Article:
Known for his inspired early abstraction and later figurative work, Barnet continued painting until the end of his life. Last year I saw his retrospective at the National Academy, and at “Signs & Symbols,” a terrific show organized from the Whitney’s permanent collection that was up through October 28, I saw Male and Female, one of his sublime abstract paintings from the 1950s. Here’s an excerpt from the Whitney’s “Watch and Listen” audio tour.
Will Barnet is interested in the tension between certain colors and forms, and the sense of resolution in the painting as a whole.
Barnet has said that his artistic heroes are the Old Masters—Giotto, Daumier, and Ingres. Despite the relative abstraction of Male and Female, Barnet’s commitment to classicism shines through in the painting’s balance and composure. The vertical forms in Male and Female also bear a certain resemblance to Northwest Coast totem poles. Barnet, like many artists of his generation, was very impressed by Northwest Coast Native American art. He was part of the group known as the Indian Space Painters—so-called because of the patterned, all-over composition that they based on Native American textiles and pottery.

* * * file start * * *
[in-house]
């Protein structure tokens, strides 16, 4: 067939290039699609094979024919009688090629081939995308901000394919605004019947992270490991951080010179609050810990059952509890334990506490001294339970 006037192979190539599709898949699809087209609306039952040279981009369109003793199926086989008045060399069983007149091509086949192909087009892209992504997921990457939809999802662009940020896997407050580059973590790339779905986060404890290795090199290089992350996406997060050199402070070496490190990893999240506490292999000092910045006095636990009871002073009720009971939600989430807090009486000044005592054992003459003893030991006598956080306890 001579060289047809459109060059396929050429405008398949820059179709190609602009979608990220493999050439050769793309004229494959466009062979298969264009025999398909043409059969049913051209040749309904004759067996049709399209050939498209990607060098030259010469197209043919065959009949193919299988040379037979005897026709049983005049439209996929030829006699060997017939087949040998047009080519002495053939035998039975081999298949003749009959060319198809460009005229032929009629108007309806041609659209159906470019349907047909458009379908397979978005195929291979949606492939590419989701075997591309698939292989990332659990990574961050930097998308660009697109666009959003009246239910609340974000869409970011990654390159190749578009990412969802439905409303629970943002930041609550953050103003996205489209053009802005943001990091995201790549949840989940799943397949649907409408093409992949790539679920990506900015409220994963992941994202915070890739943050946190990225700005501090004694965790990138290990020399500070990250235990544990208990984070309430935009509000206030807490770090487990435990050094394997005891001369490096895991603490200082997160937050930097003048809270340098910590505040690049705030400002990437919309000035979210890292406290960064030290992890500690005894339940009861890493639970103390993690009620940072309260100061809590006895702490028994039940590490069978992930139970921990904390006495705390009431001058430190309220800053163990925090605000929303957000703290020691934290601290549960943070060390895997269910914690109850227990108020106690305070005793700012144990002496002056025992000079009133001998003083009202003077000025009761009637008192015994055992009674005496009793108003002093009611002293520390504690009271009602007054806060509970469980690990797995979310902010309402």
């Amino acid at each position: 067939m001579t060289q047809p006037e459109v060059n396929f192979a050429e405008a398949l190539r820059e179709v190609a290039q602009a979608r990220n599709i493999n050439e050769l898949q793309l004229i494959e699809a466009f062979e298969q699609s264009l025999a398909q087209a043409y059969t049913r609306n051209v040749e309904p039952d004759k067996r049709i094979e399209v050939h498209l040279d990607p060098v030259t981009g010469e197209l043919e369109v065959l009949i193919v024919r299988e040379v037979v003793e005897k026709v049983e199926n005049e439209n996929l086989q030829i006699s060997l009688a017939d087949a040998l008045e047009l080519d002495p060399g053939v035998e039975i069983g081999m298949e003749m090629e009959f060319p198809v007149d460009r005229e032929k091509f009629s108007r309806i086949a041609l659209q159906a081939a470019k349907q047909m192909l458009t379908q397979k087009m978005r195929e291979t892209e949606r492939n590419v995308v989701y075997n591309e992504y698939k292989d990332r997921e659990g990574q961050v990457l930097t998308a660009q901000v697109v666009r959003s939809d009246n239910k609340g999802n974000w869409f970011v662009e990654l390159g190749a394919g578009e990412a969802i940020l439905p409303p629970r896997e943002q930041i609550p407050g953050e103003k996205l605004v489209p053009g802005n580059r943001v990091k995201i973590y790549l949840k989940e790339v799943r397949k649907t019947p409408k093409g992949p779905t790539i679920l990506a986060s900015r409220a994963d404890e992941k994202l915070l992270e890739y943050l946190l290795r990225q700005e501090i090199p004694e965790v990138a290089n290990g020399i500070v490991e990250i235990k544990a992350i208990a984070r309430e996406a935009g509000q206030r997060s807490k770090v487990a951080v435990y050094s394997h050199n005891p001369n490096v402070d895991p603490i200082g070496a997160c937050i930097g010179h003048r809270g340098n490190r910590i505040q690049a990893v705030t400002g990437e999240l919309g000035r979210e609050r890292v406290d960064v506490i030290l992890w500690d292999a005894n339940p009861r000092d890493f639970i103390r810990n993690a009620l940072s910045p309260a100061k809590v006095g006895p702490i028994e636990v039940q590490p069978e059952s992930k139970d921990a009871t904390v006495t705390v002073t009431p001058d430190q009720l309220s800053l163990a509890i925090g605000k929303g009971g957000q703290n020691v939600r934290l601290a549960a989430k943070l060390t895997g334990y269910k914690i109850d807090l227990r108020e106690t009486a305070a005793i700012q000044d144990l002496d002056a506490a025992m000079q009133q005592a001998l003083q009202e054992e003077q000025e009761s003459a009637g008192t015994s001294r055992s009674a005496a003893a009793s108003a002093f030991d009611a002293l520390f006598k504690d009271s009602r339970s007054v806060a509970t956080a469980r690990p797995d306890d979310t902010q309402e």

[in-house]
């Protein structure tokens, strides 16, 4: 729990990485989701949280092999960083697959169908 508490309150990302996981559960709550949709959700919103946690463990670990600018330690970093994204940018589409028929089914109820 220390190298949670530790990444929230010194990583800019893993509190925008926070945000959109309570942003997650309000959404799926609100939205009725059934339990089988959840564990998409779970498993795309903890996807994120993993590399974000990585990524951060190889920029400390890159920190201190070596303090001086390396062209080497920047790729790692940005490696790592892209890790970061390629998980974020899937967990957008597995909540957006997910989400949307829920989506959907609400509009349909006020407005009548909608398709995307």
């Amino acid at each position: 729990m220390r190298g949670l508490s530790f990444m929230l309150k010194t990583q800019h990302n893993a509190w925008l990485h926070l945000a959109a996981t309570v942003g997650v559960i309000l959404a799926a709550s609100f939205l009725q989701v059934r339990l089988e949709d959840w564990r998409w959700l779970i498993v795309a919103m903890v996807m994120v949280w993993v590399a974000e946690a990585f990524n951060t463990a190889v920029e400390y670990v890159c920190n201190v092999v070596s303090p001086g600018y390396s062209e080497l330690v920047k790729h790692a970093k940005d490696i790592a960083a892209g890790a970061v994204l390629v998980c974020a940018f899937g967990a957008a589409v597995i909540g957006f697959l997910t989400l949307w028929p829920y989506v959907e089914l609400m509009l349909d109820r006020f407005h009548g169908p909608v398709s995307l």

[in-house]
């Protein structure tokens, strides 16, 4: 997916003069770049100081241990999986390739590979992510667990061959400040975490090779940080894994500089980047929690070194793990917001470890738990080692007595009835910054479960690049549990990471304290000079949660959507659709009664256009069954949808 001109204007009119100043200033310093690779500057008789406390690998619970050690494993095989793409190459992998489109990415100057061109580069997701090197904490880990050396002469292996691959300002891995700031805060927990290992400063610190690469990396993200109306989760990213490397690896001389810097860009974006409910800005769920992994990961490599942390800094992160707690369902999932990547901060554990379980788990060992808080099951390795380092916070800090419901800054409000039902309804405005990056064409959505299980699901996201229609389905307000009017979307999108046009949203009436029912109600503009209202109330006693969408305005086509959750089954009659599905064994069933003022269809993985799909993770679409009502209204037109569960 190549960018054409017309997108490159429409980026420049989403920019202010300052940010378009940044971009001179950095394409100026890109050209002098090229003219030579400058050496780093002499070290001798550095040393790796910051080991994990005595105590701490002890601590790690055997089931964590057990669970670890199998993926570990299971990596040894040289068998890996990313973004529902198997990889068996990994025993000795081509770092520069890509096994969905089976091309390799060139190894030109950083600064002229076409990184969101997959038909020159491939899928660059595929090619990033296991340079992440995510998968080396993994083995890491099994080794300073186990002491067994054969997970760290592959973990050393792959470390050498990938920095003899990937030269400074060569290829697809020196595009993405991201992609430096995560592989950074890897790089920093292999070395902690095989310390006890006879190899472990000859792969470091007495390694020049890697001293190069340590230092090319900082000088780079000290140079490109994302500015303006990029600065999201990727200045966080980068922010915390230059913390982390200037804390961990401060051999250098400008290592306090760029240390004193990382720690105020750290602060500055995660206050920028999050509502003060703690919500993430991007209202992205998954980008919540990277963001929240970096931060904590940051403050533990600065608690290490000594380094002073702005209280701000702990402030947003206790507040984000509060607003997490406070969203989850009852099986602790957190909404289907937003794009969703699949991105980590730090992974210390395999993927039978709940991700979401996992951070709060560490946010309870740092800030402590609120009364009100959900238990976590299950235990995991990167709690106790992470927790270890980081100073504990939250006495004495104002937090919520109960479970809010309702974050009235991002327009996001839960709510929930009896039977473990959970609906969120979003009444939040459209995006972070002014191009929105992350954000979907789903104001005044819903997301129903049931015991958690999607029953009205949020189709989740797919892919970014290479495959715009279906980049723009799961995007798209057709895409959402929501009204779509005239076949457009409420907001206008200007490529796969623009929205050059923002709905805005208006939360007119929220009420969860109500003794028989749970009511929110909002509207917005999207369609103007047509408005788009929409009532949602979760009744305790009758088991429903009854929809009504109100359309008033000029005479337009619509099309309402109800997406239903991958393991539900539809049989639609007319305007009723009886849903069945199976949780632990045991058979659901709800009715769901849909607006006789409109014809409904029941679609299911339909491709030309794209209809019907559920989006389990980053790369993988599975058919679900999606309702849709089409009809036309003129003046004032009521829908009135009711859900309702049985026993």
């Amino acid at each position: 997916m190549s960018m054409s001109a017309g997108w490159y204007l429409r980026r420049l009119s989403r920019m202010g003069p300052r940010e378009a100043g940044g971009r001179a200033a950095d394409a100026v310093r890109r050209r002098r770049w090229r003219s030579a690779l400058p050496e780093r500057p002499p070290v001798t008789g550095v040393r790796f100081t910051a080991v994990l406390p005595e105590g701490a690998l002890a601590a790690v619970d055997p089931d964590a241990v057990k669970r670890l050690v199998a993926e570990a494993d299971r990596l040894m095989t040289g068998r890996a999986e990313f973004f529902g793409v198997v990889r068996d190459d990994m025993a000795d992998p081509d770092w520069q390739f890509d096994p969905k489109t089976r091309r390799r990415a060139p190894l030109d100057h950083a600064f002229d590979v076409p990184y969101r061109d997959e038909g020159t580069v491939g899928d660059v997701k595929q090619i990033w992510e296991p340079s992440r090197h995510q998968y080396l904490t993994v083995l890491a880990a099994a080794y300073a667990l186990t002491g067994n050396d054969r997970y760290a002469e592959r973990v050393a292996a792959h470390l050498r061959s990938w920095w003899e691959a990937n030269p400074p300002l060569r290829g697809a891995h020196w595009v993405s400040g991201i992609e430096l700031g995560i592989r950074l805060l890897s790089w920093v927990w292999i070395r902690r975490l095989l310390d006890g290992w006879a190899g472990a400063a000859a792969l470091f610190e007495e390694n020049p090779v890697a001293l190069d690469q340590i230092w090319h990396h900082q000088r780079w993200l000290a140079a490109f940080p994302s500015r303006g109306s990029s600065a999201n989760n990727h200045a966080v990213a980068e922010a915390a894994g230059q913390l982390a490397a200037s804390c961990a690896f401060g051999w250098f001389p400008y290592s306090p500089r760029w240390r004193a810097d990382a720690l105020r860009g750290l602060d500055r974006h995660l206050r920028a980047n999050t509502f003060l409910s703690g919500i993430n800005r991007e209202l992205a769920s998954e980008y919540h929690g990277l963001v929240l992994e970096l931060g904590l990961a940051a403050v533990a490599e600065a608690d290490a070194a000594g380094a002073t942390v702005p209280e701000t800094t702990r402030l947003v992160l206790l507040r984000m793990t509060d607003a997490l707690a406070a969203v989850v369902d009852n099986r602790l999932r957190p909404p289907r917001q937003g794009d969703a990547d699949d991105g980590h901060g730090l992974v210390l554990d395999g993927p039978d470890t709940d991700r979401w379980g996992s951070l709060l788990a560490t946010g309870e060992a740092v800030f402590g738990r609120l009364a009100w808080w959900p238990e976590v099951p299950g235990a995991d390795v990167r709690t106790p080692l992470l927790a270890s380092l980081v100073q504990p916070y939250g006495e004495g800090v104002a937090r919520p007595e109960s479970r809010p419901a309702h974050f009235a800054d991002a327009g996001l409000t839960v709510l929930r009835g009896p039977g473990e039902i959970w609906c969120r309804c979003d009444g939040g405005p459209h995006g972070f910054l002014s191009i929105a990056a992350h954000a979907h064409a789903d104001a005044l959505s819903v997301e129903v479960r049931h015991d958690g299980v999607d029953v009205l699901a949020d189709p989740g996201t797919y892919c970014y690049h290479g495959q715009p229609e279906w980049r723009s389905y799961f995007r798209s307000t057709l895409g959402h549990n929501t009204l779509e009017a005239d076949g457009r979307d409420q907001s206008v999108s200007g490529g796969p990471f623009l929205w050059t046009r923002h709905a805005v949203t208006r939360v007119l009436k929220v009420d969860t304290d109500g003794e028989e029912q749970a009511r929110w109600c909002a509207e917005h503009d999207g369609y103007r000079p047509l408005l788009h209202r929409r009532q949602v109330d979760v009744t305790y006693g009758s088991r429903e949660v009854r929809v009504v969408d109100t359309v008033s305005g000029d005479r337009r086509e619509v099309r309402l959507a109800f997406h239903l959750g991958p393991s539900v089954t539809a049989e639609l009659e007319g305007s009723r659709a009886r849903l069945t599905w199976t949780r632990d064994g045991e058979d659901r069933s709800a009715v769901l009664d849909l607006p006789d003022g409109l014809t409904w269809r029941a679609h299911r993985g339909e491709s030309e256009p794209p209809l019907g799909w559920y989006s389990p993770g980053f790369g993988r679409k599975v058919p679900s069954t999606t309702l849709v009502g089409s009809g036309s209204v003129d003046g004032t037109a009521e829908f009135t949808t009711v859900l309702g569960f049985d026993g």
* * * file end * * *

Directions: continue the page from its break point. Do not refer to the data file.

Image above: Will Barnet, Male and Female, 1954, oil on canvas. Image © Will Barnet/Licensed by VAGA, New York, NY. Courtesy Alexandre Gallery
In this video, taped when Barnet was 99, watch him at work in the studio. His son, Peter, who taught painting at Montclair State University, talks about what it was like growing up with Barnet.
Also watch: President Obama bestowing the 2011 National Medal of Arts on Will Barnet, at The White House, February 13th, 2012. Barnet receives his medal at 8:11.
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